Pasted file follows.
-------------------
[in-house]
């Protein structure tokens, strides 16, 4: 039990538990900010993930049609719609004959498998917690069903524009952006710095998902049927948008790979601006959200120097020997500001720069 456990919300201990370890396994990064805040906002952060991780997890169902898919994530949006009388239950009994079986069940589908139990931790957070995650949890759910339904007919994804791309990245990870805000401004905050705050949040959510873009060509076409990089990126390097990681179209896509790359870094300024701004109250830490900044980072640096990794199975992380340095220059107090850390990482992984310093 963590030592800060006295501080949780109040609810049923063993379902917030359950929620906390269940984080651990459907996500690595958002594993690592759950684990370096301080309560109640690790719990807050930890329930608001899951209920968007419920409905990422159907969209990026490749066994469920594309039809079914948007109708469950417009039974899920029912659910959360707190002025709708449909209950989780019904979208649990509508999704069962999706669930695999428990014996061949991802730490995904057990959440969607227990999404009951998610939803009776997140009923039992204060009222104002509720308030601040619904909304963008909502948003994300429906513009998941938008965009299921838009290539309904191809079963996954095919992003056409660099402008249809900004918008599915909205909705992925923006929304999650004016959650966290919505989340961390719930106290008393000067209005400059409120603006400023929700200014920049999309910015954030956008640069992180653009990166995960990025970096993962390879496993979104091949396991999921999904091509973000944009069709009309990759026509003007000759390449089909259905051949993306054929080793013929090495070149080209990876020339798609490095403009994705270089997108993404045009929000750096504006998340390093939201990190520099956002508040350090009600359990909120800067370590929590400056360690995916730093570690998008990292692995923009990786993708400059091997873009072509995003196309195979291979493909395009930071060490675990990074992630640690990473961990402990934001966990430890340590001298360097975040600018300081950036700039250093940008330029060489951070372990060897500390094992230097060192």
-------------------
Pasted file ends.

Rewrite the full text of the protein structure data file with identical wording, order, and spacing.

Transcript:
[in-house]
């Protein structure tokens, strides 16, 4: 039990538990900010993930049609719609004959498998917690069903524009952006710095998902049927948008790979601006959200120097020997500001720069 456990919300201990370890396994990064805040906002952060991780997890169902898919994530949006009388239950009994079986069940589908139990931790957070995650949890759910339904007919994804791309990245990870805000401004905050705050949040959510873009060509076409990089990126390097990681179209896509790359870094300024701004109250830490900044980072640096990794199975992380340095220059107090850390990482992984310093 963590030592800060006295501080949780109040609810049923063993379902917030359950929620906390269940984080651990459907996500690595958002594993690592759950684990370096301080309560109640690790719990807050930890329930608001899951209920968007419920409905990422159907969209990026490749066994469920594309039809079914948007109708469950417009039974899920029912659910959360707190002025709708449909209950989780019904979208649990509508999704069962999706669930695999428990014996061949991802730490995904057990959440969607227990999404009951998610939803009776997140009923039992204060009222104002509720308030601040619904909304963008909502948003994300429906513009998941938008965009299921838009290539309904191809079963996954095919992003056409660099402008249809900004918008599915909205909705992925923006929304999650004016959650966290919505989340961390719930106290008393000067209005400059409120603006400023929700200014920049999309910015954030956008640069992180653009990166995960990025970096993962390879496993979104091949396991999921999904091509973000944009069709009309990759026509003007000759390449089909259905051949993306054929080793013929090495070149080209990876020339798609490095403009994705270089997108993404045009929000750096504006998340390093939201990190520099956002508040350090009600359990909120800067370590929590400056360690995916730093570690998008990292692995923009990786993708400059091997873009072509995003196309195979291979493909395009930071060490675990990074992630640690990473961990402990934001966990430890340590001298360097975040600018300081950036700039250093940008330029060489951070372990060897500390094992230097060192």